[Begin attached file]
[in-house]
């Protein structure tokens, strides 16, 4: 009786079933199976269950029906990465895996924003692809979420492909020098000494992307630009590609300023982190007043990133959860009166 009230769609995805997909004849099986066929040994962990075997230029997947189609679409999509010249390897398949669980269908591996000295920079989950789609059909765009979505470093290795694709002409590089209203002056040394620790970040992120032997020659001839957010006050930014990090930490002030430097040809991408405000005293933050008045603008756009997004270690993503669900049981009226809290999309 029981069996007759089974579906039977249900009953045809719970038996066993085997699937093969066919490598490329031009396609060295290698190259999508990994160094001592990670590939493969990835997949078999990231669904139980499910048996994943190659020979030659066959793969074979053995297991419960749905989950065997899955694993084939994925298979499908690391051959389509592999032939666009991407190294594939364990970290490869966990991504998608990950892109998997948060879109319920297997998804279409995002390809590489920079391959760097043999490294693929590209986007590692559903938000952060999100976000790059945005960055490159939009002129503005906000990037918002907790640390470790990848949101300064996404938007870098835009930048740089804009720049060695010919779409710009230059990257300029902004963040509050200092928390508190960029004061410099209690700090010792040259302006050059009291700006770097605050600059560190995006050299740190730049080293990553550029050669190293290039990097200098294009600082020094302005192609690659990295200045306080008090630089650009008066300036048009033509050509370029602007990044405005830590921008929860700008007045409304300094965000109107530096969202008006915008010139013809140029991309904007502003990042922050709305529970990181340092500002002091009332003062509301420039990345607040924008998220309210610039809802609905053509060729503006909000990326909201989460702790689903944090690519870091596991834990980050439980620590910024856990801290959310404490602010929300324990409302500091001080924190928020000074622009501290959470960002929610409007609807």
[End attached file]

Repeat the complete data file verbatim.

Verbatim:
[in-house]
């Protein structure tokens, strides 16, 4: 009786079933199976269950029906990465895996924003692809979420492909020098000494992307630009590609300023982190007043990133959860009166 009230769609995805997909004849099986066929040994962990075997230029997947189609679409999509010249390897398949669980269908591996000295920079989950789609059909765009979505470093290795694709002409590089209203002056040394620790970040992120032997020659001839957010006050930014990090930490002030430097040809991408405000005293933050008045603008756009997004270690993503669900049981009226809290999309 029981069996007759089974579906039977249900009953045809719970038996066993085997699937093969066919490598490329031009396609060295290698190259999508990994160094001592990670590939493969990835997949078999990231669904139980499910048996994943190659020979030659066959793969074979053995297991419960749905989950065997899955694993084939994925298979499908690391051959389509592999032939666009991407190294594939364990970290490869966990991504998608990950892109998997948060879109319920297997998804279409995002390809590489920079391959760097043999490294693929590209986007590692559903938000952060999100976000790059945005960055490159939009002129503005906000990037918002907790640390470790990848949101300064996404938007870098835009930048740089804009720049060695010919779409710009230059990257300029902004963040509050200092928390508190960029004061410099209690700090010792040259302006050059009291700006770097605050600059560190995006050299740190730049080293990553550029050669190293290039990097200098294009600082020094302005192609690659990295200045306080008090630089650009008066300036048009033509050509370029602007990044405005830590921008929860700008007045409304300094965000109107530096969202008006915008010139013809140029991309904007502003990042922050709305529970990181340092500002002091009332003062509301420039990345607040924008998220309210610039809802609905053509060729503006909000990326909201989460702790689903944090690519870091596991834990980050439980620590910024856990801290959310404490602010929300324990409302500091001080924190928020000074622009501290959470960002929610409007609807």